Mary Daly becomes latest Fed official to raise prospect of 0.25 point rate hike

Mary Daly has become the latest Federal Reserve official to raise the prospect that the US central bank will slow the pace of its interest rate hikes to a quarter-point hike next month, even as policymakers they argued that the benchmark rate exceeded 5%.

Daly, chairman of the San Francisco Fed, said on Monday that while it is “really too early to declare victory” on inflation, the central bank is considering raising the federal funds rate by 0.25 percentage point when the officials will meet later this month.

This would mark a step back from the half point hike the Fed implemented in December and a return to a more typical pace of central bank monetary tightening. The Fed pulled off a historic run of 0.75 percentage point rate hikes as it scrambled to tame price pressures after underestimating the inflation problem last year.

When asked in an interview with The Wall Street Journal on Monday whether she supported a quarter-point or half-point rate hike for the next rate decision, Daly said the “case can be made for both.”

“It’s really about incoming information,” he said, adding that the Fed is “completely dependent on the data” as it assesses how much further to tighten monetary policy. Daly said he still believes the federal funds rate will need to go above 5% to reduce inflation, but how much above that level “is not entirely clear.”

Daly’s comments echo those of other regional presidents, including James Bullard of the St Louis Fed and Raphael Bostic of Atlanta. Both said the Fed still has a lot of work to do to dampen demand and that the data would determine whether the central bank could move at a more measured pace as it approaches its so-called terminal rate.

Thomas Barkin, chairman of the Richmond Fed, said last week that “it makes sense to drive more deliberately as we work to reduce inflation,” suggesting support for a more moderate rate hike.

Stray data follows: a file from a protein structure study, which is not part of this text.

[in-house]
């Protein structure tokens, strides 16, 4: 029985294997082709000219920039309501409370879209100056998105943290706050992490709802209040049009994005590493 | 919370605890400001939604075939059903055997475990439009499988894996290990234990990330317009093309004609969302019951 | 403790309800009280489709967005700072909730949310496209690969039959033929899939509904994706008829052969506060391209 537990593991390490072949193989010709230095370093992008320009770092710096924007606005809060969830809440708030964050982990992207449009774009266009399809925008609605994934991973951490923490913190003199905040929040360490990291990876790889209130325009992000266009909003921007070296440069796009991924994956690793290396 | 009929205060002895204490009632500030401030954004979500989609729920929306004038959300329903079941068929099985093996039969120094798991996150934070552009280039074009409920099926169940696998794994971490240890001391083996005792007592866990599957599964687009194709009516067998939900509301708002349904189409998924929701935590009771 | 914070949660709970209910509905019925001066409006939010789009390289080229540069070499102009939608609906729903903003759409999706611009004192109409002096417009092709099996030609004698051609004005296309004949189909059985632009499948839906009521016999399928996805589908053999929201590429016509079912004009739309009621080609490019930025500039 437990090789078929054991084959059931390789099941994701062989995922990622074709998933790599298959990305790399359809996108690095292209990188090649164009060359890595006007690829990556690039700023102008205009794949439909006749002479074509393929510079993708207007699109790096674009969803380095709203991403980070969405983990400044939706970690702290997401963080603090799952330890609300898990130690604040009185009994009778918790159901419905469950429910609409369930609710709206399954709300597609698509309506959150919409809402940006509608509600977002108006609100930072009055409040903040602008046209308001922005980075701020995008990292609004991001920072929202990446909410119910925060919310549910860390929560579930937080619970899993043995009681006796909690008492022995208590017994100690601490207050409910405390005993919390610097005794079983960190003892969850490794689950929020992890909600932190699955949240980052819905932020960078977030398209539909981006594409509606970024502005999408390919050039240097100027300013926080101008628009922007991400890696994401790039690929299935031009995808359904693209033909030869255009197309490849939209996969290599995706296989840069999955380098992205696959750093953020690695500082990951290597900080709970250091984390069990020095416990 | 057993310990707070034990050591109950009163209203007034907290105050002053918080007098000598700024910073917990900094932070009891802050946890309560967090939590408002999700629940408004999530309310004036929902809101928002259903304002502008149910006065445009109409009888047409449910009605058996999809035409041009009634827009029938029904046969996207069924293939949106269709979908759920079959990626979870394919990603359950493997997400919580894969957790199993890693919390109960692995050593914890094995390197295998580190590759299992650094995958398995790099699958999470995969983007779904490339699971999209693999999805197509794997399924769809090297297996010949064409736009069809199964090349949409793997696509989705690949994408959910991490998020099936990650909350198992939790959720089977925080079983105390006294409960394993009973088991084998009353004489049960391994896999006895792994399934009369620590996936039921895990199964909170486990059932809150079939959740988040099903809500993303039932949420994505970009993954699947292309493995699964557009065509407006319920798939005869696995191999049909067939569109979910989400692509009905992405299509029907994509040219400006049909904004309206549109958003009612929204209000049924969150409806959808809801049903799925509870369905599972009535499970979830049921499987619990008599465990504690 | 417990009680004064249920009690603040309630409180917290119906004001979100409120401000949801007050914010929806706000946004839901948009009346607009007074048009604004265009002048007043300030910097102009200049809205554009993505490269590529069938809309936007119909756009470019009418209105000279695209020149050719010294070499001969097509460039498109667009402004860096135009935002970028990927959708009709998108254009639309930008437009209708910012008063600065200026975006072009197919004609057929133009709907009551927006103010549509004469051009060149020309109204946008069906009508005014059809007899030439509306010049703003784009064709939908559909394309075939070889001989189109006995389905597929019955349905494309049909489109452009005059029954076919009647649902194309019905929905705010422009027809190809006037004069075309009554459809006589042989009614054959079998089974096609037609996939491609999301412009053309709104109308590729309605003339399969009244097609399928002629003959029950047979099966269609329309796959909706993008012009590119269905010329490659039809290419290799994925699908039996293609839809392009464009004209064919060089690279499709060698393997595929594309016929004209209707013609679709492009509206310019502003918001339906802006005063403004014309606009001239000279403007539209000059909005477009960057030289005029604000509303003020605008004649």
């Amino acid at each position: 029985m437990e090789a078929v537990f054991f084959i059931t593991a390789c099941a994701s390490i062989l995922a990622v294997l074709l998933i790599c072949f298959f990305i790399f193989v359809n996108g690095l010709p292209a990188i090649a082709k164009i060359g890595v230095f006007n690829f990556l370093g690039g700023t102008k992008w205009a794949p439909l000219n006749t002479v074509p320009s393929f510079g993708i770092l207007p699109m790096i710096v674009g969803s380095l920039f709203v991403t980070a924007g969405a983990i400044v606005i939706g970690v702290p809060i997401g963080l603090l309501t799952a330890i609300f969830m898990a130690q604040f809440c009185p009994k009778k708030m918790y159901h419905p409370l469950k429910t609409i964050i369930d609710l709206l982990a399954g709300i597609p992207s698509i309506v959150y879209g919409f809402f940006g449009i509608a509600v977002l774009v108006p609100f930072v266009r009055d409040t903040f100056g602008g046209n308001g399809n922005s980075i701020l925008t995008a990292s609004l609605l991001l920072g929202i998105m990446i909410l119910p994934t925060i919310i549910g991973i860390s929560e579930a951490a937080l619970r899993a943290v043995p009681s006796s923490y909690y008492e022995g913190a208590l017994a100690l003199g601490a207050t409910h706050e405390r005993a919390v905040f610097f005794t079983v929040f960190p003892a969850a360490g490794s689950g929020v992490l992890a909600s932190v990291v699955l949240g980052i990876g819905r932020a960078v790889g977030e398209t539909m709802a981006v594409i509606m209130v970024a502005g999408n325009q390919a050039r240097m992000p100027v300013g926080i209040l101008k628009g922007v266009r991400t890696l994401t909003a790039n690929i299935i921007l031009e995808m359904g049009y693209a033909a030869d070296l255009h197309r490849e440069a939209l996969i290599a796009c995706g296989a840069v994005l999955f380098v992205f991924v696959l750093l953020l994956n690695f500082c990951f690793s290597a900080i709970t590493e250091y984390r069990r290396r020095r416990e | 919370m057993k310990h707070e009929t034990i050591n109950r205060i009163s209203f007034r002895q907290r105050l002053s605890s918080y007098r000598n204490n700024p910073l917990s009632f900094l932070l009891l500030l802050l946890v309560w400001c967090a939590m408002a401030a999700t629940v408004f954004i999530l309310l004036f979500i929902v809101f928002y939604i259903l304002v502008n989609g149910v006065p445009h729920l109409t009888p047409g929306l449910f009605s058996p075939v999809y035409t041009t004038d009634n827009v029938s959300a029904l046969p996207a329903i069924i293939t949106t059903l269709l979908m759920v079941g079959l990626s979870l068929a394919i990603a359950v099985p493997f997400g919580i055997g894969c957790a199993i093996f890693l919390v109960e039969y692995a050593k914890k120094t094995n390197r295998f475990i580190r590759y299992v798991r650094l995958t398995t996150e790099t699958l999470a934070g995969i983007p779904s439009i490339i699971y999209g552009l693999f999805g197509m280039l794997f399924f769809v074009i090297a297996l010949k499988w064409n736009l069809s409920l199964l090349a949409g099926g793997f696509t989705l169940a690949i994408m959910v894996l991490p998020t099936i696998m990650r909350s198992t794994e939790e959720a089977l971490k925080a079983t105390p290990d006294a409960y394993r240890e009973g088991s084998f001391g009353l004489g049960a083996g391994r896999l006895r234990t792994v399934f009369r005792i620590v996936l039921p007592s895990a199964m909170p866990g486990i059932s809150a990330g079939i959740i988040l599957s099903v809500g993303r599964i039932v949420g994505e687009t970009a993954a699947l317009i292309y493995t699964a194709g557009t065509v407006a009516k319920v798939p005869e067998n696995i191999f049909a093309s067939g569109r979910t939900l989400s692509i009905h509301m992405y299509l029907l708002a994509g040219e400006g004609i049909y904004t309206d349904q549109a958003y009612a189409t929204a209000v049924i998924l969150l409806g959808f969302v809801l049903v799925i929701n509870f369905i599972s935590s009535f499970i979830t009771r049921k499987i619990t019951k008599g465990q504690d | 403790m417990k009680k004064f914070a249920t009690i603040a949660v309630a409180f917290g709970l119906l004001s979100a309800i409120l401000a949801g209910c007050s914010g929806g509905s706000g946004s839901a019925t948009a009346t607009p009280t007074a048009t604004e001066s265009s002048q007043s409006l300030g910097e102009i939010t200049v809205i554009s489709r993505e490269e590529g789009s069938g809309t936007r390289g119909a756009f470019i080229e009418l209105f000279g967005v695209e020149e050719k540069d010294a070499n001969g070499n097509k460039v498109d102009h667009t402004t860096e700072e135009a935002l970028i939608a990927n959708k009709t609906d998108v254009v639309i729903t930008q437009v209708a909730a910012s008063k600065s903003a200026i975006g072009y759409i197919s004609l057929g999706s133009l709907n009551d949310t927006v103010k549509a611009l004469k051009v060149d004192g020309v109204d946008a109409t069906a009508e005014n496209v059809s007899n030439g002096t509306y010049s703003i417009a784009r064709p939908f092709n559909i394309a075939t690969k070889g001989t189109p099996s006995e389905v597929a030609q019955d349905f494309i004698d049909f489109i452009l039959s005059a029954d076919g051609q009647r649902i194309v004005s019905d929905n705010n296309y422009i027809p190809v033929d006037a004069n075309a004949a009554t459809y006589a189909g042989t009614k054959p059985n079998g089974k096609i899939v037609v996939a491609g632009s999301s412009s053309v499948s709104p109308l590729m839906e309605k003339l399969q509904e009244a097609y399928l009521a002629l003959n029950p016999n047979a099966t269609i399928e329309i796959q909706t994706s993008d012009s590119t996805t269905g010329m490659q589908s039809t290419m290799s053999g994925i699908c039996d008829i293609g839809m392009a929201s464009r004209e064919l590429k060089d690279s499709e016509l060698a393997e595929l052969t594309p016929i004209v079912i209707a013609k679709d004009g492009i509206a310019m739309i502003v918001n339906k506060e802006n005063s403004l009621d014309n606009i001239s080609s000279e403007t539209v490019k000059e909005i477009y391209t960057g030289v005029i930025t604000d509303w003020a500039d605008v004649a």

According to individual projections released in December, most officials backed the fed funds peaking between 5% and 5.25%. It currently fluctuates between 4.25% and 4.50%. Minutes of the 2022 final meeting, released last week, also showed that no politicians supported rate cuts through 2024, a message recently reiterated by officials.

Traders in the federal funds futures markets expect the Fed to opt for a quarter-point rate hike in February and stop short of raising the policy rate above 5%. They are also betting that the Fed will reverse course and cut rates by the end of the year.

Speculation about a less hawkish Fed has become more pronounced as economic data improves, showing less intense inflationary pressures and a slowing labor market. The December consumer price index report will be released on Thursday.

Daly said she’s paying close attention to services inflation, which she says is the best proxy for underlying price pressures once food, energy and housing costs are taken out.

Those costs, which are directly tied to the labor market, have shown “no sense” of slowing down, he said.

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